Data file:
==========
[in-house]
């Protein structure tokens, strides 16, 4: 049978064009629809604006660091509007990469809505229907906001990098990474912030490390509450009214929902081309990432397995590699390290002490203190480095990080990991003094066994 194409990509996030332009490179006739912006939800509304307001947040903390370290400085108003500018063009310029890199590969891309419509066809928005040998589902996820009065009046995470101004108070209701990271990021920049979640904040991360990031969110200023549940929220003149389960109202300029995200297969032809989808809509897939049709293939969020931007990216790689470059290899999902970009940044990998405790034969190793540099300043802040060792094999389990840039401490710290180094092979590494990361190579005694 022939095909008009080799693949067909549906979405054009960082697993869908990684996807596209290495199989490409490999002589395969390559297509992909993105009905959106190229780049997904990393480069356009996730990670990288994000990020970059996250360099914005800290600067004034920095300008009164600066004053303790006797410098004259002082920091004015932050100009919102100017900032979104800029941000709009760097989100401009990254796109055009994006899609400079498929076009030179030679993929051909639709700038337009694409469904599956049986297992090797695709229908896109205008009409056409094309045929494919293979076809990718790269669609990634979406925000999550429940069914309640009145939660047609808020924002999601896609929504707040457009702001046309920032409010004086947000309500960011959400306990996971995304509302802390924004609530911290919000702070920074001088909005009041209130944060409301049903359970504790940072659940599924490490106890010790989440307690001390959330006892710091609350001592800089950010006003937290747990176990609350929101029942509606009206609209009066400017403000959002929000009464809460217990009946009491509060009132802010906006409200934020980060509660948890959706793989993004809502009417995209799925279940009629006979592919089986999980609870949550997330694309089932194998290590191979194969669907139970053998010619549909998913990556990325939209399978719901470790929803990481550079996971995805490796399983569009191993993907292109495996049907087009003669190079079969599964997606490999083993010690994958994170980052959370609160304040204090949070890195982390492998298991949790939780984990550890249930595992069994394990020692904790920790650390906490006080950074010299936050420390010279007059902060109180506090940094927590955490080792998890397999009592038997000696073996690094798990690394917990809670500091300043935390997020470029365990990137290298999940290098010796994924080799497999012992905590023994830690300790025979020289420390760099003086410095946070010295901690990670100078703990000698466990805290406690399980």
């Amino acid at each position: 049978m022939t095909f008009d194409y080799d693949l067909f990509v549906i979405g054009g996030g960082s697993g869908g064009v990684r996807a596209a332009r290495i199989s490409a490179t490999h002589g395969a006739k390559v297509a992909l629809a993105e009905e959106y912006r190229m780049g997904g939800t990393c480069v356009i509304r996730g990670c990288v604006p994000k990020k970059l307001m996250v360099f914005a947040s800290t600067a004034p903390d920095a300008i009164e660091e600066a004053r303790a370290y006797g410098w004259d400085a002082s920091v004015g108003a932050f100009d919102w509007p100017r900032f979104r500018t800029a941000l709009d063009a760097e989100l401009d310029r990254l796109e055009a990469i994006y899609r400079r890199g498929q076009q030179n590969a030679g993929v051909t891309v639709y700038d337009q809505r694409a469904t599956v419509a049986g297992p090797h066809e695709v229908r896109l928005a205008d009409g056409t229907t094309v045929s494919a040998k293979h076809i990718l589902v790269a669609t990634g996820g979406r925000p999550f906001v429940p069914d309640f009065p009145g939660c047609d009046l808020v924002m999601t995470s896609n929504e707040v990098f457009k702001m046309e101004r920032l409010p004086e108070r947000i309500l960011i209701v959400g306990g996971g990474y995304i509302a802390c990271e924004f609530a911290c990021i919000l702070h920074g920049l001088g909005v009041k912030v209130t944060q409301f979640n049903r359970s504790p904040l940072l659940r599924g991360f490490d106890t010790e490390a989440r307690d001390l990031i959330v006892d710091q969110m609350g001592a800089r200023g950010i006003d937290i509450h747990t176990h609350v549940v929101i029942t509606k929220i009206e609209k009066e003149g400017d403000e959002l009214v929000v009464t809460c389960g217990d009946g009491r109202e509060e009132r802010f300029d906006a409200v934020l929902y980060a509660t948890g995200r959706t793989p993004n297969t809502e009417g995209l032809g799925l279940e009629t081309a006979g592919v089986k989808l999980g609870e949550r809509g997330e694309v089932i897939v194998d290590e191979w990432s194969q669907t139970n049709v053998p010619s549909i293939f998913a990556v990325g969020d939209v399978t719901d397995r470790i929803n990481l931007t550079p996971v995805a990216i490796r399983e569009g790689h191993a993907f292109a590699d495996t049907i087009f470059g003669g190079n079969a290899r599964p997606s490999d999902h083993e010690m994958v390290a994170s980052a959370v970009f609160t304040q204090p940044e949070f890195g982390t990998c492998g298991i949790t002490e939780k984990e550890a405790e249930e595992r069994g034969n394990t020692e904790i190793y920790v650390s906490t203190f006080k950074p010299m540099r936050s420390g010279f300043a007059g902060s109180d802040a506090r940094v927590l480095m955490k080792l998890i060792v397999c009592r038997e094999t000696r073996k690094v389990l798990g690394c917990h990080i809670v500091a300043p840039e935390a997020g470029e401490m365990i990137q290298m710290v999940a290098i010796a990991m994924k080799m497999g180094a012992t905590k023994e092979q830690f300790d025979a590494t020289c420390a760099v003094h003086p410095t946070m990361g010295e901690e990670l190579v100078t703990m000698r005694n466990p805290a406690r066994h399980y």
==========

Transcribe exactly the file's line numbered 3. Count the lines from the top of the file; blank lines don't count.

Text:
């Amino acid at each position: 049978m022939t095909f008009d194409y080799d693949l067909f990509v549906i979405g054009g996030g960082s697993g869908g064009v990684r996807a596209a332009r290495i199989s490409a490179t490999h002589g395969a006739k390559v297509a992909l629809a993105e009905e959106y912006r190229m780049g997904g939800t990393c480069v356009i509304r996730g990670c990288v604006p994000k990020k970059l307001m996250v360099f914005a947040s800290t600067a004034p903390d920095a300008i009164e660091e600066a004053r303790a370290y006797g410098w004259d400085a002082s920091v004015g108003a932050f100009d919102w509007p100017r900032f979104r500018t800029a941000l709009d063009a760097e989100l401009d310029r990254l796109e055009a990469i994006y899609r400079r890199g498929q076009q030179n590969a030679g993929v051909t891309v639709y700038d337009q809505r694409a469904t599956v419509a049986g297992p090797h066809e695709v229908r896109l928005a205008d009409g056409t229907t094309v045929s494919a040998k293979h076809i990718l589902v790269a669609t990634g996820g979406r925000p999550f906001v429940p069914d309640f009065p009145g939660c047609d009046l808020v924002m999601t995470s896609n929504e707040v990098f457009k702001m046309e101004r920032l409010p004086e108070r947000i309500l960011i209701v959400g306990g996971g990474y995304i509302a802390c990271e924004f609530a911290c990021i919000l702070h920074g920049l001088g909005v009041k912030v209130t944060q409301f979640n049903r359970s504790p904040l940072l659940r599924g991360f490490d106890t010790e490390a989440r307690d001390l990031i959330v006892d710091q969110m609350g001592a800089r200023g950010i006003d937290i509450h747990t176990h609350v549940v929101i029942t509606k929220i009206e609209k009066e003149g400017d403000e959002l009214v929000v009464t809460c389960g217990d009946g009491r109202e509060e009132r802010f300029d906006a409200v934020l929902y980060a509660t948890g995200r959706t793989p993004n297969t809502e009417g995209l032809g799925l279940e009629t081309a006979g592919v089986k989808l999980g609870e949550r809509g997330e694309v089932i897939v194998d290590e191979w990432s194969q669907t139970n049709v053998p010619s549909i293939f998913a990556v990325g969020d939209v399978t719901d397995r470790i929803n990481l931007t550079p996971v995805a990216i490796r399983e569009g790689h191993a993907f292109a590699d495996t049907i087009f470059g003669g190079n079969a290899r599964p997606s490999d999902h083993e010690m994958v390290a994170s980052a959370v970009f609160t304040q204090p940044e949070f890195g982390t990998c492998g298991i949790t002490e939780k984990e550890a405790e249930e595992r069994g034969n394990t020692e904790i190793y920790v650390s906490t203190f006080k950074p010299m540099r936050s420390g010279f300043a007059g902060s109180d802040a506090r940094v927590l480095m955490k080792l998890i060792v397999c009592r038997e094999t000696r073996k690094v389990l798990g690394c917990h990080i809670v500091a300043p840039e935390a997020g470029e401490m365990i990137q290298m710290v999940a290098i010796a990991m994924k080799m497999g180094a012992t905590k023994e092979q830690f300790d025979a590494t020289c420390a760099v003094h003086p410095t946070m990361g010295e901690e990670l190579v100078t703990m000698r005694n466990p805290a406690r066994h399980y």